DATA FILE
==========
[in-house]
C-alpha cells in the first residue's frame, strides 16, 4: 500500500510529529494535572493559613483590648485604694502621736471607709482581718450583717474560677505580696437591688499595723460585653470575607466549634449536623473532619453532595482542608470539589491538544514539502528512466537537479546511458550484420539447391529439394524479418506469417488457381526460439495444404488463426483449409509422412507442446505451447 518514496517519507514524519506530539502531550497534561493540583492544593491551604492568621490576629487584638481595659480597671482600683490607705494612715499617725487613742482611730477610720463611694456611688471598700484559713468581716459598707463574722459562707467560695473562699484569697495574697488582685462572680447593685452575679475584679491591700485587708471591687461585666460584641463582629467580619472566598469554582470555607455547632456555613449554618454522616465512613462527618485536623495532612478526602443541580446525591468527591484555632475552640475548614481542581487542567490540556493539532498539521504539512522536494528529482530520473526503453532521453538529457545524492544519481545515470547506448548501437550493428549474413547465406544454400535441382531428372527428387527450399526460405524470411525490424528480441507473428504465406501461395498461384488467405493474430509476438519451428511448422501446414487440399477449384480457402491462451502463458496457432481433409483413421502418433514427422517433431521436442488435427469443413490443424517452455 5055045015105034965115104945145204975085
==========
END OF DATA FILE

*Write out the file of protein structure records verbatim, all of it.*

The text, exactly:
[in-house]
C-alpha cells in the first residue's frame, strides 16, 4: 500500500510529529494535572493559613483590648485604694502621736471607709482581718450583717474560677505580696437591688499595723460585653470575607466549634449536623473532619453532595482542608470539589491538544514539502528512466537537479546511458550484420539447391529439394524479418506469417488457381526460439495444404488463426483449409509422412507442446505451447 518514496517519507514524519506530539502531550497534561493540583492544593491551604492568621490576629487584638481595659480597671482600683490607705494612715499617725487613742482611730477610720463611694456611688471598700484559713468581716459598707463574722459562707467560695473562699484569697495574697488582685462572680447593685452575679475584679491591700485587708471591687461585666460584641463582629467580619472566598469554582470555607455547632456555613449554618454522616465512613462527618485536623495532612478526602443541580446525591468527591484555632475552640475548614481542581487542567490540556493539532498539521504539512522536494528529482530520473526503453532521453538529457545524492544519481545515470547506448548501437550493428549474413547465406544454400535441382531428372527428387527450399526460405524470411525490424528480441507473428504465406501461395498461384488467405493474430509476438519451428511448422501446414487440399477449384480457402491462451502463458496457432481433409483413421502418433514427422517433431521436442488435427469443413490443424517452455 5055045015105034965115104945145204975085